Medical tragedies an unavoidable consequence

Medical technology can be a mixed blessing. Just ask the parents of Thursday Dawn Jeffries, the third baby to die from an overdose at Methodist Hospital in Indianapolis in less than a week. The cause of death for all three infants was an overdose of Heparin, an anti-coagulant medication used on infants.

While it is devastating when such errors occur, it doesn’t take much for such a thing to happen in medical science. Ironically, the same drugs that can save lives when administered correctly can kill when administered in error.

Heparin is a concentrated drug, much like insulin and morphine, and thus a very small error can cause a devastating result. Six infants at the hospital were given adult doses of the drug, which is more than a thousand times the amount they should have received. Three have died and three others are listed in critical but stable condition, thanks to the hospital staff who caught the error and began treating the infants.

The hospital has offered to pay for funeral expenses and financial restitution to the families. Of course, money is no substitute for a life, and the hospital and parents of the deceased infants undoubtedly know that.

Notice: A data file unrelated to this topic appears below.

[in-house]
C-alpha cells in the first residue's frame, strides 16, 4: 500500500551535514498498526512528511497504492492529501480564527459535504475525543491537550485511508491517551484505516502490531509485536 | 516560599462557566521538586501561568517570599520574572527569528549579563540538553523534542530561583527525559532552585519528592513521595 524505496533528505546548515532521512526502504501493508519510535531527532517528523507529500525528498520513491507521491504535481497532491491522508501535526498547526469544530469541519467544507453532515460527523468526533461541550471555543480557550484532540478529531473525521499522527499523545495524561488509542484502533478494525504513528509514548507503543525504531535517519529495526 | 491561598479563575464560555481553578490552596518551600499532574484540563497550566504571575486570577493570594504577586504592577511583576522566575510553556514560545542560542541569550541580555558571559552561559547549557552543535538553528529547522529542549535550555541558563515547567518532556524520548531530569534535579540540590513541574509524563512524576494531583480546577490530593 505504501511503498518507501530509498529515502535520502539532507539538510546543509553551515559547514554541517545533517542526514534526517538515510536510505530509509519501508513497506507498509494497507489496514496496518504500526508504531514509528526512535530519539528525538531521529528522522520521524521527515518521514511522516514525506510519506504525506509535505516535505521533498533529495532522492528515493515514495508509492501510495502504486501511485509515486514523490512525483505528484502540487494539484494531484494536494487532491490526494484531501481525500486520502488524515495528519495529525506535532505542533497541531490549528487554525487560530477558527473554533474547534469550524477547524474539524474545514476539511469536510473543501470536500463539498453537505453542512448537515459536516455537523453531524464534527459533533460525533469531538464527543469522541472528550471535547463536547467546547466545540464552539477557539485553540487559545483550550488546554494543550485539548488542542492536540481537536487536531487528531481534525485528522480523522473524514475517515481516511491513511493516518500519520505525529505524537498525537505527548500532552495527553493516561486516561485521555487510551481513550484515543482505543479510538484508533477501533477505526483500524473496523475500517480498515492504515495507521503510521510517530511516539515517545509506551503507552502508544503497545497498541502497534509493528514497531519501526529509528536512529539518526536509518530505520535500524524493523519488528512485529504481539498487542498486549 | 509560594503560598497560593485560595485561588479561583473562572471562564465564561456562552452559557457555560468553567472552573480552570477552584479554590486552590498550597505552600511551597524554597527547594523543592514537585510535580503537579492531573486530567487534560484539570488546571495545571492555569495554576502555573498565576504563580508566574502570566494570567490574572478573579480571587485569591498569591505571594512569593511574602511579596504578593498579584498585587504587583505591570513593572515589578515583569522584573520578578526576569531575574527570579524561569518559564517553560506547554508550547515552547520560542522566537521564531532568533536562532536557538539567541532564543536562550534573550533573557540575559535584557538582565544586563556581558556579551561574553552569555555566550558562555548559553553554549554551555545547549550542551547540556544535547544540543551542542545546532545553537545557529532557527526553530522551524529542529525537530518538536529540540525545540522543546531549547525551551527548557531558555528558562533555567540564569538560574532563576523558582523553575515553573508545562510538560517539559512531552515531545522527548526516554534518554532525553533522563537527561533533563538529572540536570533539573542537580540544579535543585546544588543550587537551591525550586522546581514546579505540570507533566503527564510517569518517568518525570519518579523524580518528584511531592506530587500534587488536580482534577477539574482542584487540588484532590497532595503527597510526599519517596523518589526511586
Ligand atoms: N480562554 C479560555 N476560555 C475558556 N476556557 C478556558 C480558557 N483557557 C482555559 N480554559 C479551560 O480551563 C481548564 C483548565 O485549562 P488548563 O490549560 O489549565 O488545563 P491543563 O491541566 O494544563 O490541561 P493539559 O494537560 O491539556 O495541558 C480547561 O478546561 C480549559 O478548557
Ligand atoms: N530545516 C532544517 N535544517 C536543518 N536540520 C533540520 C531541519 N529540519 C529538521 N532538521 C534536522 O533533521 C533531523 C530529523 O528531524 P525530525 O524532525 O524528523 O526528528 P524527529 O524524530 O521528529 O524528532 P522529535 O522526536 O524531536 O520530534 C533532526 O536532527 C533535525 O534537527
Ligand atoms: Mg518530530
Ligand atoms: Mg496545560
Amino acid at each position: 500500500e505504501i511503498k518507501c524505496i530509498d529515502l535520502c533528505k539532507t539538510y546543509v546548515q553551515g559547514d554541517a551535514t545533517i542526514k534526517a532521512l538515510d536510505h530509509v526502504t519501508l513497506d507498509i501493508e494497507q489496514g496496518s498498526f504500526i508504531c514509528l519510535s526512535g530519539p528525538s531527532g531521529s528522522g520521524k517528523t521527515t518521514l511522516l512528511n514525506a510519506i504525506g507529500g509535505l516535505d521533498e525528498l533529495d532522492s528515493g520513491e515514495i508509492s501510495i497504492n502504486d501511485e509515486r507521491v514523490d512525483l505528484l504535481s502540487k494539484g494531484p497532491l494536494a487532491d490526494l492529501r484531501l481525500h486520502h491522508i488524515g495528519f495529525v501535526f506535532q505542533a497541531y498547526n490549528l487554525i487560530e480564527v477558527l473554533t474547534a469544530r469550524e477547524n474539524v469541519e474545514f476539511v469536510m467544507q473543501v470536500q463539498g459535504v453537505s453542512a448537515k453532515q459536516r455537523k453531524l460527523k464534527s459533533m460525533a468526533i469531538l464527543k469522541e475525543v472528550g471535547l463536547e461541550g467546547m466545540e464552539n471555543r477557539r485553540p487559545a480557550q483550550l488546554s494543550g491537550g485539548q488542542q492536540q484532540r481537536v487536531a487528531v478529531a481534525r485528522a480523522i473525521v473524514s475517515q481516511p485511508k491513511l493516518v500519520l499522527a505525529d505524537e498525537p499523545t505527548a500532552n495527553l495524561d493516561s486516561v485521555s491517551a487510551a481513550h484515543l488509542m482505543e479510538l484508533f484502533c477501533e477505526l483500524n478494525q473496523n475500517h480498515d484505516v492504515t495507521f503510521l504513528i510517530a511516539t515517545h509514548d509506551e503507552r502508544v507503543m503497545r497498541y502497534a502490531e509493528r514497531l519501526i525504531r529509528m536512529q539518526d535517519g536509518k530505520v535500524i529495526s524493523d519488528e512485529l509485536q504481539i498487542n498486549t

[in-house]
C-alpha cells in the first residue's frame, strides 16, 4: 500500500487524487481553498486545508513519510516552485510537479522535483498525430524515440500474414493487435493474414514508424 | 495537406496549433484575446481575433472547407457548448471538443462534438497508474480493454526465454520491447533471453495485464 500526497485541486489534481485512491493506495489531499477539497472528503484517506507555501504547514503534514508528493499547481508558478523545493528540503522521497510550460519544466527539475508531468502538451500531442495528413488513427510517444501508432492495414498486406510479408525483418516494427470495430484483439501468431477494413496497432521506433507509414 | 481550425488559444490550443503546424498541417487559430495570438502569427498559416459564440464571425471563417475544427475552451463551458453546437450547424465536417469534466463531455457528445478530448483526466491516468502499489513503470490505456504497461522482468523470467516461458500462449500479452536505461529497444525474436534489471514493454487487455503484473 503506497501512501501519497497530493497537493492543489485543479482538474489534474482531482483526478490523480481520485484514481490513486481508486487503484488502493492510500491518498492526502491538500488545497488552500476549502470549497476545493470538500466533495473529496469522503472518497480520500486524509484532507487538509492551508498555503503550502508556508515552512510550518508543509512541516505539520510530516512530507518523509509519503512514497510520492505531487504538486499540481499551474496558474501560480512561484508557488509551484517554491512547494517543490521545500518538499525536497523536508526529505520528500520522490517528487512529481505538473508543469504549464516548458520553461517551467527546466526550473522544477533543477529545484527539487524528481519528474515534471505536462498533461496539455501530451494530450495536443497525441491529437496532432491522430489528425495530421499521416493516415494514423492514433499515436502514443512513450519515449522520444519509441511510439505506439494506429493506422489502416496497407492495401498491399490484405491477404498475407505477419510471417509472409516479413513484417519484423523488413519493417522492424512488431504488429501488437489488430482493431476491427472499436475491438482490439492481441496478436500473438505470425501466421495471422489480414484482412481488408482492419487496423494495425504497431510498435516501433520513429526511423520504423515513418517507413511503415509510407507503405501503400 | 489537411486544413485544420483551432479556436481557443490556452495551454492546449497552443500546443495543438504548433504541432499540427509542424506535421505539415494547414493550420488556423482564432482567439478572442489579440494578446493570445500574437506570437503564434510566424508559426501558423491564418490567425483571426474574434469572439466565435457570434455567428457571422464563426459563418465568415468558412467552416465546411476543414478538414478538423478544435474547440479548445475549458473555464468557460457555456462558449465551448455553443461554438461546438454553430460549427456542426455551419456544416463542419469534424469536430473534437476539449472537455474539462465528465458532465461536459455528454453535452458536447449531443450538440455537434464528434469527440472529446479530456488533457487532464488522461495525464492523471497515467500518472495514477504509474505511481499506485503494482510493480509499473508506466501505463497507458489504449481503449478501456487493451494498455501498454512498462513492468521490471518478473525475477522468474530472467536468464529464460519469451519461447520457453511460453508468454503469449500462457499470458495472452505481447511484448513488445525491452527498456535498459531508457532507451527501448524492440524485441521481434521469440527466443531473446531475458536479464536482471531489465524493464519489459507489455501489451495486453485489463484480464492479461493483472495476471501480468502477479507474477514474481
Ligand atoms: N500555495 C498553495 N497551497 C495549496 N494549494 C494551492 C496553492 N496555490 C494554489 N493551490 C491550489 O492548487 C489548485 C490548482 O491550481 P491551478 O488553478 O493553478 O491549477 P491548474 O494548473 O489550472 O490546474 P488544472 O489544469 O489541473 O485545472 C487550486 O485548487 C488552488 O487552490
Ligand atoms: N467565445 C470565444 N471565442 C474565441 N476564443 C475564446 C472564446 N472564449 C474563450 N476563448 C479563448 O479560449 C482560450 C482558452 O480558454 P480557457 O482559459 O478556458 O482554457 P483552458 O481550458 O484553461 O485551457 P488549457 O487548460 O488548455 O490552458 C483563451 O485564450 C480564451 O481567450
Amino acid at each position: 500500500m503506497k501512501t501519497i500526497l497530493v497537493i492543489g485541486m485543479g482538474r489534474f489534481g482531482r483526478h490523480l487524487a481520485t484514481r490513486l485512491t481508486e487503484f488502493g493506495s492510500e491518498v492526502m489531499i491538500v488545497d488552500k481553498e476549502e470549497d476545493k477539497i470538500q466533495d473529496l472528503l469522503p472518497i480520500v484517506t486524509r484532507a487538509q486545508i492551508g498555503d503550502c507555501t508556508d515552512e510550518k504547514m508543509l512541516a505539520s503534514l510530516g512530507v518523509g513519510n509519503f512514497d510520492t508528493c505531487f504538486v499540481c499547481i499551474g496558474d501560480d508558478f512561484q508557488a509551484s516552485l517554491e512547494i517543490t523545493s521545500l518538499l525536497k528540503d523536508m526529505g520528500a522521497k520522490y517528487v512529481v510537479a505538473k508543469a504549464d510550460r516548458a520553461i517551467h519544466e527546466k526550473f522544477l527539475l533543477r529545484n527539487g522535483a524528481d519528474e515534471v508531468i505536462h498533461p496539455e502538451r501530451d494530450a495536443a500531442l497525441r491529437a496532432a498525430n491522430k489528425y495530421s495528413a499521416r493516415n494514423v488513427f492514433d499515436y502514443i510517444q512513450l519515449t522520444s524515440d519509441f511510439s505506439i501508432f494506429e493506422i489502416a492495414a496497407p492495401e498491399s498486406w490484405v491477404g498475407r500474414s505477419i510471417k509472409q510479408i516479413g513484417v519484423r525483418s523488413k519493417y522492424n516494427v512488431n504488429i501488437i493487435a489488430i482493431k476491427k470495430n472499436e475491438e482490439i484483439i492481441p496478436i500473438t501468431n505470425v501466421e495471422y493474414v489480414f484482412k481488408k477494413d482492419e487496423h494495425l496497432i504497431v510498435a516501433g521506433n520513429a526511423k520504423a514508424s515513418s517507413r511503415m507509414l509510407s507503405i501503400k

However, the error that caused such an abominable result was not egregious. According to the Indianapolis Star, “A pharmacy technician with 25 years of experience accidentally delivered vials of Heparin in adult concentrations to the neonatal intensive care unit.”

The vials, which contained an adult dosage of 10,000 doses per milliliter, looked almost identical to vials containing the 10 doses per milliliter required for infants. Nurses simply chose incorrectly and didn’t check the dosage on the similar-looking bottles.

Needless to say, the hospital has taken steps to ensure such a problem won’t happen again. A mass re-education of drug dosage procedures is being administered to nursing staff, and new procedures – such as requiring two nurses to validate doses – are being adopted. Still, this is probably small cause for celebration for the parents of the deceased.

As hard as it may be to swallow one’s anger, the hospital staff that administered the drug need not be fired. Everyone makes mistakes at work. If a technician with a quarter-century of experience could make such an error, any hospital worker could. Likewise, Heparin need not be attacked. It’s an effective drug that has saved the lives of many infants and adults. Heparin is just dangerous and needs to be handled with extreme caution. Such are the costs and benefits of technology: Millions may benefit or have their lives saved by the fruits of technology, but small mistakes can lead to catastrophe.